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Colloquium: Sasha Efros

Wednesday, November 2, 2016
3:30 PM - 4:30 PM
Physics : 401
TITLE:   Semiconductor Nanocrystals: Discovery, Milestones, and Recent Theoretical Developments

  Semiconductor nanocrystals (NCs) are the most heavily studied of the nanoscale semiconductors. The size dependence of the NC optical properties was discovered independently more than 30 years ago in two different materials: in semiconductor-doped glasses by Ekimov et al (1981),  and in aqueous solutions by Brus et al (1983).  The 30 plus years of investigations of NCs got a critical burst when Brus’ former postdoc, M.  Bawendi, moved from Bell Labs to MIT where, in 1993, he and two of his students, C. Murray and D. Norris,  published a paper that provided the first reliable technology  of various colloidal nanocrystal growth. The technology allows growth of almost monodisperse NCs in a wide range of sizes.  The paper demonstrated the extremely narrow NC size dispersion with remarkable control of the CdSe NC size. Finally the authors showed that various semiconductors could be grown in NC form.  I will briefly discuss the history of the discovery, the main obstacles in the development of the field and the critical breakthroughs in establishing the field.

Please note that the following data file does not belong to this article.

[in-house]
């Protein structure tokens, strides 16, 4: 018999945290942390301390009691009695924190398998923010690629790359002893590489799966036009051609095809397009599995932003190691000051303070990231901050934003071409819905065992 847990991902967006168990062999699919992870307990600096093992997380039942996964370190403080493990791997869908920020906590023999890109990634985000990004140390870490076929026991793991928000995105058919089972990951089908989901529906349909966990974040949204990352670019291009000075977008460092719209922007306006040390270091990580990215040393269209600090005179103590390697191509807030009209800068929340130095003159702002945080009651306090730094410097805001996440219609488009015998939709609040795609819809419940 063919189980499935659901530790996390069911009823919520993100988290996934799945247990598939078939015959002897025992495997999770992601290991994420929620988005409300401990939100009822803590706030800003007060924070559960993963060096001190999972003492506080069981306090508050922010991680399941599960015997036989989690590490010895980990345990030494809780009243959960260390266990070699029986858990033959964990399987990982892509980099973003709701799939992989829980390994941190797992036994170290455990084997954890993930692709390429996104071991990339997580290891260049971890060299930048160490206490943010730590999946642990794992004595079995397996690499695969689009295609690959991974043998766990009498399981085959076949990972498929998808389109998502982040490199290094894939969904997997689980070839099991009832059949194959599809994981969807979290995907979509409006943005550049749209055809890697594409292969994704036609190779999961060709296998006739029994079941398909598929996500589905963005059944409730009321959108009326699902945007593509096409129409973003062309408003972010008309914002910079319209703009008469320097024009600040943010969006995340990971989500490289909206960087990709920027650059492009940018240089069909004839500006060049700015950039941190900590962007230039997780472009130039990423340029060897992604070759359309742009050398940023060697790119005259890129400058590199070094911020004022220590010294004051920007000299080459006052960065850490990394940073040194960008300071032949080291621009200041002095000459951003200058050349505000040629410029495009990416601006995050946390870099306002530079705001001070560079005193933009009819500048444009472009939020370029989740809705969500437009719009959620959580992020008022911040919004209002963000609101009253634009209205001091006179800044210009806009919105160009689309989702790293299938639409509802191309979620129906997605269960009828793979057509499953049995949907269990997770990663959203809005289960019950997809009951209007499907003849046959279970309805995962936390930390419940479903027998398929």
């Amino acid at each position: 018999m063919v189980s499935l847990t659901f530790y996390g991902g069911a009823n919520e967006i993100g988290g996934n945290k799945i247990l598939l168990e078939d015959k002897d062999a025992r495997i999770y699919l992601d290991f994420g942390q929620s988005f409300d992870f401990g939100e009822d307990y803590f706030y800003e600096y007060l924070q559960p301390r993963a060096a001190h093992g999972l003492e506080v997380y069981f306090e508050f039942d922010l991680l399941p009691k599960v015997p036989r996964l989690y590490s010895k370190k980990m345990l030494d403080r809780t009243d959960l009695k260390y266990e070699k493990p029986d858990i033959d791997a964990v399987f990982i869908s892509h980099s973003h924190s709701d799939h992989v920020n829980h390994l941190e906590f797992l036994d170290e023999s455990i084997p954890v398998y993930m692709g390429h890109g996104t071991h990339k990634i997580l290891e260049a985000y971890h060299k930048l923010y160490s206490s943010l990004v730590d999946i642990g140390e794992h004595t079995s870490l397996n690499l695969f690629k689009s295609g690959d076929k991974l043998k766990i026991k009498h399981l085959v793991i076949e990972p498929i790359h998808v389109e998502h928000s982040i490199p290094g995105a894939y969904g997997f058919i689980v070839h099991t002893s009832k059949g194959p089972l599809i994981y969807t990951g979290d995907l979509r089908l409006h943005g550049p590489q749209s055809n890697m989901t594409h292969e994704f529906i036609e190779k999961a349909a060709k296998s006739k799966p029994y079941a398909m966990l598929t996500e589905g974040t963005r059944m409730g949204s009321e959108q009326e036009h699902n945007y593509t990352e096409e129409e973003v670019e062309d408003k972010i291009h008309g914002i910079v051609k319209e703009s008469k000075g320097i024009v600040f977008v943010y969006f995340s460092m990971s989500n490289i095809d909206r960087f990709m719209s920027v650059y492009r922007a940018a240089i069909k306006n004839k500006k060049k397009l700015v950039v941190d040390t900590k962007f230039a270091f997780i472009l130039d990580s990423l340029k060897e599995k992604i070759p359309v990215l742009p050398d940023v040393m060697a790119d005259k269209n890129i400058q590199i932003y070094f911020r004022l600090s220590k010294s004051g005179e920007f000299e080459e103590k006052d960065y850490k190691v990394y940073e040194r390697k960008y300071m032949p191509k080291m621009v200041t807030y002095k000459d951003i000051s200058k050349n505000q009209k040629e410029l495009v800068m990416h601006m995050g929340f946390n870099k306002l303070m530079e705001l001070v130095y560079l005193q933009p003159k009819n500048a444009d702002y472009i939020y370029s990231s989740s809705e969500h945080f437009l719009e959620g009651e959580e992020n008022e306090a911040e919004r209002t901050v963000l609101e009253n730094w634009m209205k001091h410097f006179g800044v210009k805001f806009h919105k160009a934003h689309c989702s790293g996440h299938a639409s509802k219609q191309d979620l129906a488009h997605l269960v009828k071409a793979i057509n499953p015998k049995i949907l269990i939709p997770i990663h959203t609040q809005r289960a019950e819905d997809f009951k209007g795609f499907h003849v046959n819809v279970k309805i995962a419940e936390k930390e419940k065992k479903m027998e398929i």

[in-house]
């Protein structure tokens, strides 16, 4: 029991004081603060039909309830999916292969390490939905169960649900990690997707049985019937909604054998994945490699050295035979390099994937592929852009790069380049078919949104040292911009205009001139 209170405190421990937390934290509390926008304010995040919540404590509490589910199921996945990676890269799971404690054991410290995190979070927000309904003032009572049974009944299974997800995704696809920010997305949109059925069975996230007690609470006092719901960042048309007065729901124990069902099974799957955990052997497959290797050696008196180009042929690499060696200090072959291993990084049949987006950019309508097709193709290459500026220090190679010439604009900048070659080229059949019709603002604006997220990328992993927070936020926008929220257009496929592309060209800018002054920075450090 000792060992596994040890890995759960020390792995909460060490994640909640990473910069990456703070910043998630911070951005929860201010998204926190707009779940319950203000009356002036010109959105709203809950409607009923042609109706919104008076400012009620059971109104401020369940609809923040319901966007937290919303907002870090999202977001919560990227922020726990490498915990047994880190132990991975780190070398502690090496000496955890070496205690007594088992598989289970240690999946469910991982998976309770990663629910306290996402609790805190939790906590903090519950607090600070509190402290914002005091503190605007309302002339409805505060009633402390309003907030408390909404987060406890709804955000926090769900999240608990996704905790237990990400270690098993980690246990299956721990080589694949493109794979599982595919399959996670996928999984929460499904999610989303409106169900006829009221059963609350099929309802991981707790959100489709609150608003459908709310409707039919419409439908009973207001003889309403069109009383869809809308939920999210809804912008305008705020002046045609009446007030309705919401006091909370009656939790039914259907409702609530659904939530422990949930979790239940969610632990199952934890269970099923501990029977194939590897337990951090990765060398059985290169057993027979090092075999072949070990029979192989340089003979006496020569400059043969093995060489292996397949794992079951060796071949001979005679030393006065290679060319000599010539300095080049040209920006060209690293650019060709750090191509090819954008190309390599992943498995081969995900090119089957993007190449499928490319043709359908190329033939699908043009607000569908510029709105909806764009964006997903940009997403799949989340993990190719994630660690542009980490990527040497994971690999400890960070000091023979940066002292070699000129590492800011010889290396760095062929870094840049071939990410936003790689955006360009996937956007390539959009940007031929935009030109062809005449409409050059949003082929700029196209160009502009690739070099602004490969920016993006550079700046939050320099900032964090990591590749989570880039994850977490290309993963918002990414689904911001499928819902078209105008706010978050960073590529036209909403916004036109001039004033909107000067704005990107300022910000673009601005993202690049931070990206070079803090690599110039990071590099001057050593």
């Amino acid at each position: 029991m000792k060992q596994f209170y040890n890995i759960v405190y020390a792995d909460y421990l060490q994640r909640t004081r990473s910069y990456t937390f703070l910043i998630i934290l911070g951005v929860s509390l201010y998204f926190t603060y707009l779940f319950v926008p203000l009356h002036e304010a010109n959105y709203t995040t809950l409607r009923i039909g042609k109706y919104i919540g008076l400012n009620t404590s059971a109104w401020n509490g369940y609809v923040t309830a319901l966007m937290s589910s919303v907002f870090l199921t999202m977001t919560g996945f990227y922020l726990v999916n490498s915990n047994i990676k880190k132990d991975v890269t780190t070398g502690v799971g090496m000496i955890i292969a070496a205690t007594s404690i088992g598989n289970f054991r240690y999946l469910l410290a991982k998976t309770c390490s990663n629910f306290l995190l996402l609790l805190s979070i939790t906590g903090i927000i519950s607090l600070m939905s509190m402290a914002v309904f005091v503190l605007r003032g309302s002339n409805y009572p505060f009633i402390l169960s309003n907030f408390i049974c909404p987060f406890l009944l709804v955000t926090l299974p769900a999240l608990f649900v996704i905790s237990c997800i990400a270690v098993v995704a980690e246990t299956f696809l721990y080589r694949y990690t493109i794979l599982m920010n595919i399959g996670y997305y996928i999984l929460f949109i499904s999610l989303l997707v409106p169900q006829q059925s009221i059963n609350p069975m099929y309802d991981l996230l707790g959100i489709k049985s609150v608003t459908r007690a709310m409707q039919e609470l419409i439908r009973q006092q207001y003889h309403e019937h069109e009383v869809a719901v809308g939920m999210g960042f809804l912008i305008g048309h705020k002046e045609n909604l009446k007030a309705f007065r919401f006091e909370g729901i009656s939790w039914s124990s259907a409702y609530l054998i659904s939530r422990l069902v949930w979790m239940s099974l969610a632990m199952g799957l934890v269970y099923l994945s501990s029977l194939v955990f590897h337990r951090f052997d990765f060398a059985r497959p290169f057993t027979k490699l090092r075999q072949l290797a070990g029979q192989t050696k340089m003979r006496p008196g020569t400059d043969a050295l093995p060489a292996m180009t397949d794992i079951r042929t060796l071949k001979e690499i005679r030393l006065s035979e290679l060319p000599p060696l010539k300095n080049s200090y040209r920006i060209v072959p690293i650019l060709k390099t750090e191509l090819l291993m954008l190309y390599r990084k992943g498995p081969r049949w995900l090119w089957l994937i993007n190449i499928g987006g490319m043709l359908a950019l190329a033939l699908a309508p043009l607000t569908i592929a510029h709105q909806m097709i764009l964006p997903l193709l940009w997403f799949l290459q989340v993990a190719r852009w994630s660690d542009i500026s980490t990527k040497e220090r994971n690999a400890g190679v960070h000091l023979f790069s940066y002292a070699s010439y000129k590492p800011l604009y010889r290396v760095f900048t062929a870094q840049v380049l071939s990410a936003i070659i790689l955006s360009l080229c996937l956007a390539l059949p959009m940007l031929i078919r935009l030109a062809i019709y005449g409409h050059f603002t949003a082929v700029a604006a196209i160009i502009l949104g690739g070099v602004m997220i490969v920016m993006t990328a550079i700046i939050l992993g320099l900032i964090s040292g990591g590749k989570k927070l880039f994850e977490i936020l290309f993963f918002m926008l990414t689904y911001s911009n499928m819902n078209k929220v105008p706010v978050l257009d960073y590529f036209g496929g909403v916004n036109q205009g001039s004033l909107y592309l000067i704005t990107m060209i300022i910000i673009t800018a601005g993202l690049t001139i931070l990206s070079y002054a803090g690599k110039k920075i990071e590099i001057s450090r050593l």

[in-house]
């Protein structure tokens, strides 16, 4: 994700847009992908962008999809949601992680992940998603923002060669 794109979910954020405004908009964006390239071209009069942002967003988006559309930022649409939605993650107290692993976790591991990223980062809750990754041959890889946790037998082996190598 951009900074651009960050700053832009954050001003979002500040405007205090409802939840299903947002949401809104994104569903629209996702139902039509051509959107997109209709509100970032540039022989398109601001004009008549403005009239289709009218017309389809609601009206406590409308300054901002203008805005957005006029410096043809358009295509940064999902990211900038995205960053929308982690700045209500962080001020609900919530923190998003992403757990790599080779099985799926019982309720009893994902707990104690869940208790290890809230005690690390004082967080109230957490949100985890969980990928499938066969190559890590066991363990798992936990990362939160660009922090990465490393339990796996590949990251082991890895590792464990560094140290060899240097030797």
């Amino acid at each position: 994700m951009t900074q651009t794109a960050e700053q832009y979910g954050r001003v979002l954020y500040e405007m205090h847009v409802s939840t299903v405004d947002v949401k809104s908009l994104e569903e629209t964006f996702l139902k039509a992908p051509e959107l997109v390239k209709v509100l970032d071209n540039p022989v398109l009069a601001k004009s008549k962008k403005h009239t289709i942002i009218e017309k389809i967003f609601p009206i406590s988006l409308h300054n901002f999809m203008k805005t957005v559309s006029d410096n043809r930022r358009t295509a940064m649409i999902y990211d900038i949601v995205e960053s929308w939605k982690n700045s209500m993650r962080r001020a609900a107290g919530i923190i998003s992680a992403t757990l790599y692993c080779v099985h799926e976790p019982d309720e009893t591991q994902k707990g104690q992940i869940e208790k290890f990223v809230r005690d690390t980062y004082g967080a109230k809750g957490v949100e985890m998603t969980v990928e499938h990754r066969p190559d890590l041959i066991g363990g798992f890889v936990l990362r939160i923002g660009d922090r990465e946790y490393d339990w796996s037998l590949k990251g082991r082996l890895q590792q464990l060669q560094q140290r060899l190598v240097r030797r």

Today, semiconductor NCs have become much more than objects of scientific curiosity. The demonstration of tunable, room-temperature lasing using NC quantum dot solids, the development of NC-based light-emitting diodes and photovoltaic cells, and the first commercial products in the area of NC bio-labeling are just a few illustrations of the broad technological potential of these materials. Turn out that nonradiative Auger recombination is the central non-radiative relaxation process, which negatively affect the performance of all these devices.

I am going to discuss why the nonradiative Auger recombination is enhanced in NCs and how we can suppress them.  Finally I am going to discuss magnetic properties of nonmagnetic  semiconductor NCs. I will show that interaction between dangling bonds at the NC surface and NC excitons leads to the dynamical polarization of the dangling bond spins and the formation of a dangling bond magnetic polaron.  The thermal depolarization of the polaron state explains the small activation energies observed in the temperature dependences of the exciton lifetimes of CdSe NCs and resolved 20 years old puzzle on unusual properties of low temperature photoluminescence in these NCs.